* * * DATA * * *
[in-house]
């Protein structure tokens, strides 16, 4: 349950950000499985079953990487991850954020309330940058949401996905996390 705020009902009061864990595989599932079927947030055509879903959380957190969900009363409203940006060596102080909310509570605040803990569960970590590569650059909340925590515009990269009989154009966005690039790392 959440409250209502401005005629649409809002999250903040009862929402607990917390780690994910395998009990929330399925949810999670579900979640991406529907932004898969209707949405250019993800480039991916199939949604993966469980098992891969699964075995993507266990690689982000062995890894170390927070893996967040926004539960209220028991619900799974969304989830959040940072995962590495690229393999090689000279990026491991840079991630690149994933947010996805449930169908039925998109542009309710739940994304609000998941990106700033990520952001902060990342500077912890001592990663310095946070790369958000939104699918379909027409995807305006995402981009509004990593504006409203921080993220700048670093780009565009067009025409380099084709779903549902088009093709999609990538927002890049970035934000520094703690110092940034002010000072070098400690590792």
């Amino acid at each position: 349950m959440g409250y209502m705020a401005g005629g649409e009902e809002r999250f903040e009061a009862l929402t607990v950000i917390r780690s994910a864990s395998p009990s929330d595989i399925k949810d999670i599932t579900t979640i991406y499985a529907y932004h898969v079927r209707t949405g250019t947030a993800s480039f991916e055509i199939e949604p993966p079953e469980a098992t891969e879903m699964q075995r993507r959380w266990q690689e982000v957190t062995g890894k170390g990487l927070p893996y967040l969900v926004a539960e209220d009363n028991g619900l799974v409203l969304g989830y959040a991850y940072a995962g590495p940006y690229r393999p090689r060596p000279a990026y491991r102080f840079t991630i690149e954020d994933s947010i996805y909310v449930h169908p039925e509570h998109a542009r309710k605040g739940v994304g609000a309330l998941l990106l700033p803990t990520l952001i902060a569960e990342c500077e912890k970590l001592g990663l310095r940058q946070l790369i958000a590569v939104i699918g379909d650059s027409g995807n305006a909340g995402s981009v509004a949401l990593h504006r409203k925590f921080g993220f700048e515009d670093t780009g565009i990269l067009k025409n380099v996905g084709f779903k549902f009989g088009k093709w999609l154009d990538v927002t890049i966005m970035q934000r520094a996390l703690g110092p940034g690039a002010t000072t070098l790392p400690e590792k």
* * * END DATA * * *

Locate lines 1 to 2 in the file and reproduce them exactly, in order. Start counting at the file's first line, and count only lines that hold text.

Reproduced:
[in-house]
């Protein structure tokens, strides 16, 4: 349950950000499985079953990487991850954020309330940058949401996905996390 705020009902009061864990595989599932079927947030055509879903959380957190969900009363409203940006060596102080909310509570605040803990569960970590590569650059909340925590515009990269009989154009966005690039790392 959440409250209502401005005629649409809002999250903040009862929402607990917390780690994910395998009990929330399925949810999670579900979640991406529907932004898969209707949405250019993800480039991916199939949604993966469980098992891969699964075995993507266990690689982000062995890894170390927070893996967040926004539960209220028991619900799974969304989830959040940072995962590495690229393999090689000279990026491991840079991630690149994933947010996805449930169908039925998109542009309710739940994304609000998941990106700033990520952001902060990342500077912890001592990663310095946070790369958000939104699918379909027409995807305006995402981009509004990593504006409203921080993220700048670093780009565009067009025409380099084709779903549902088009093709999609990538927002890049970035934000520094703690110092940034002010000072070098400690590792």